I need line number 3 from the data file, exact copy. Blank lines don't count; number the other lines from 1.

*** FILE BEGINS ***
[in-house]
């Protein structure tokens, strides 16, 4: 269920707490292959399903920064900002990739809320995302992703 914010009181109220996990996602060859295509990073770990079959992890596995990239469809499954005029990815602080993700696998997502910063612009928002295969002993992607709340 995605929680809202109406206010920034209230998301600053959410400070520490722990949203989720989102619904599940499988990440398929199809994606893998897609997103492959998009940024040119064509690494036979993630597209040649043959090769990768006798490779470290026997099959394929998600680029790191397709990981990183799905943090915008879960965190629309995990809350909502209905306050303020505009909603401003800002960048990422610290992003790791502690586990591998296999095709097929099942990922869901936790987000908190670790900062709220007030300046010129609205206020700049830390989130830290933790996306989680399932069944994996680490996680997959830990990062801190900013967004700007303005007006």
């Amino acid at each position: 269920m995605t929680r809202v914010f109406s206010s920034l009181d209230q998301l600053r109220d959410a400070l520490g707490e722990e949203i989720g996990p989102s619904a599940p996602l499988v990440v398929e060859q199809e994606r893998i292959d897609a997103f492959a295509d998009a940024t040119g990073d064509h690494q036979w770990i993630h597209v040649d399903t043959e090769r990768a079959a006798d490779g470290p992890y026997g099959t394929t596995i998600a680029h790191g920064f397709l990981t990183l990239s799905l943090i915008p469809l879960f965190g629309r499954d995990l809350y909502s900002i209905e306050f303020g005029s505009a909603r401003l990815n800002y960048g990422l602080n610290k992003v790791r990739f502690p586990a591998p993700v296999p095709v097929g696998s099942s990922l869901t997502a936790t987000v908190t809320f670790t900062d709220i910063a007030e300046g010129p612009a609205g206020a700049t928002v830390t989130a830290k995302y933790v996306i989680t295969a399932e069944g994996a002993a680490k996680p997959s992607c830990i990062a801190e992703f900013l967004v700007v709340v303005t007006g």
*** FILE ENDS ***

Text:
């Amino acid at each position: 269920m995605t929680r809202v914010f109406s206010s920034l009181d209230q998301l600053r109220d959410a400070l520490g707490e722990e949203i989720g996990p989102s619904a599940p996602l499988v990440v398929e060859q199809e994606r893998i292959d897609a997103f492959a295509d998009a940024t040119g990073d064509h690494q036979w770990i993630h597209v040649d399903t043959e090769r990768a079959a006798d490779g470290p992890y026997g099959t394929t596995i998600a680029h790191g920064f397709l990981t990183l990239s799905l943090i915008p469809l879960f965190g629309r499954d995990l809350y909502s900002i209905e306050f303020g005029s505009a909603r401003l990815n800002y960048g990422l602080n610290k992003v790791r990739f502690p586990a591998p993700v296999p095709v097929g696998s099942s990922l869901t997502a936790t987000v908190t809320f670790t900062d709220i910063a007030e300046g010129p612009a609205g206020a700049t928002v830390t989130a830290k995302y933790v996306i989680t295969a399932e069944g994996a002993a680490k996680p997959s992607c830990i990062a801190e992703f900013l967004v700007v709340v303005t007006g």